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Bah, humbug for Christmas

Boz magazine, 72: 12, December 2000

Brian J Ford

You'd better avoid Christmas this year. Hide out until it's over. The European Union authorities are going to issue a series of warnings that will make you realise how, every year in December, you have been dicing with fate. Christmas is a hazard, and in the modern era of health and safety everyone has to get acquainted with the facts.

Your turkey, for example, is almost certainly contaminated with Campylobacter. Or Salmonella. Perhaps both. Handle it with disposable gloves (you can find them near the towel dispenser in any garage forecourt) and make sure the gloves are safely destroyed afterwards. It's also best to avoid the stuffing. Scientific research in Aberdeen has shown that intravenous injection of even small amounts of sage and onion stuffing can cause thrombosis


Don't have sausages, either, because statistics show that everyone who eats sausages faces a fatal outcome. My uncle used to eat huge amounts of sausages, and sure enough he ended up dead. He hadn't even turned ninety. What a tragic waste of life.

Once you eat the turkey, do take care with those needle-like sesamoid bones. In the stone age, native craftsmen used to use them to punch holes in leather when making moccasins. If they can make holes in leather, just think what they could do to you. Come to think of it, with the risk of infection and the chance of septicaemia through needle stick with turkey bones, it's probably just as well to avoid turkey altogether. The vegetables aren't much better. Sprouts contain carcinogens, and carrots can turn you orange. Potatoes are in the deadly nightshade family, and become highly toxic when exposed to light. Boiled vegetables are a hazard in themselves - boiling water can destroy tissues and cause lifelong scars. Best to steer clear of veg, then.

The pudding is best avoided. Suet is full of saturated animal fats, the dried fruits are often produced under highly unsanitary conditions, and the rum taste is due to chemical flavouring. We all know how dangerous chemicals can be. I'd skip the pudding, too, if you want to be cautious. To be safe, a little lightly boiled lettuce should be all right, along with scrambled egg. Discard the yolks (so rich in cholesterol and dangerous doses of vitamins) and just scramble the whites. Make sure you wear heat-resistant gloves during this potentially dangerous procedure, and wearing plastic safety goggles is just as well, too. Can't be too careful.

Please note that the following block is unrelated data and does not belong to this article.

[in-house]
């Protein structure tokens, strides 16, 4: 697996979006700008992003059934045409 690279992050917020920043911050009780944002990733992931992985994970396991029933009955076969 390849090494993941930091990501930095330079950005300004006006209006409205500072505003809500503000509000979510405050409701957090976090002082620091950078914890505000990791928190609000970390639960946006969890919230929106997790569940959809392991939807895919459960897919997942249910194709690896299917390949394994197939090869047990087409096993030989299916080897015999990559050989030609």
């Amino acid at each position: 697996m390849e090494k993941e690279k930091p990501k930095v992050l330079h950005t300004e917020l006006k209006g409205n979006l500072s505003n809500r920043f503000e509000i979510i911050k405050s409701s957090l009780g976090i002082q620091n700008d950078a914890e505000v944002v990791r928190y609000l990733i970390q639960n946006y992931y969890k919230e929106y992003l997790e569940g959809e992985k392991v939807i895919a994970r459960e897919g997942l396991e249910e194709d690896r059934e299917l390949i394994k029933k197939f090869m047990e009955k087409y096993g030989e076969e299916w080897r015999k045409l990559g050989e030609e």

The Christmas tree is something you need to think carefully about. Every tree we cut down is a loss of a carbon dioxide sink, so by buying a Christmas tree you are making the greenhouse problem even worse. The needles from the tree are sharp, and can stick into your feet at Christmas. People get blood infections from injuries like this, so it's as well to play safe.

The lights are a potential threat. There are 240 volts across a string of Christmas tree lamps, more than enough to kill an adult and double the voltage they have in America. I am surprised that Chrtistmas tree lights haven't been banned already. Then there's alcohol. Chemically this is known as ethanol, C2H5OH, and it's one of the most lethal life-poisons known to science. Nothing can survive in alcohol, which destroys living cells and denatures proteins. No wonder it's used to sterilise so much scientific apparatus. Alcohol is far too poisonous for any right-thinking European to imbibe.

Christmas crackers have been around for a century or more, but it's high time we put them in perspective. Many of the coloured dyes used to make the crÍpe paper are toxic to human metabolism, and the explosive cracker itself poses two dangers. The chemicals are the same as those used in early artillery shells, and we all know the dangers of high explosives. Not only that, but the sudden bang of a pulled cracker produces an acute psychological response that can have serious consequences. Some groups of people, particularly the elderly, are highly susceptible to the shock of an unexpected explosion, and you don't want to have a dead relative on your hands at Christmas, do you? Of course not. Wait till spring.

Now, I know what you're thinking. At this rate it would be best to stay in bed throughout the Christmas season. Oh no! Big mistake. Lying down in bed can cause hypostatic pneumonia, and the pressure of the legs on a mattress can cause a deep vein thrombosis. Staying in bed unnecessarily is a threat to life and limb. So - do have a happy holiday, won't you? With a little care and forward planning you will soon get used to this new era, and are quite likely to survive this Christmas.

Then you can start preparing yourself for the next.


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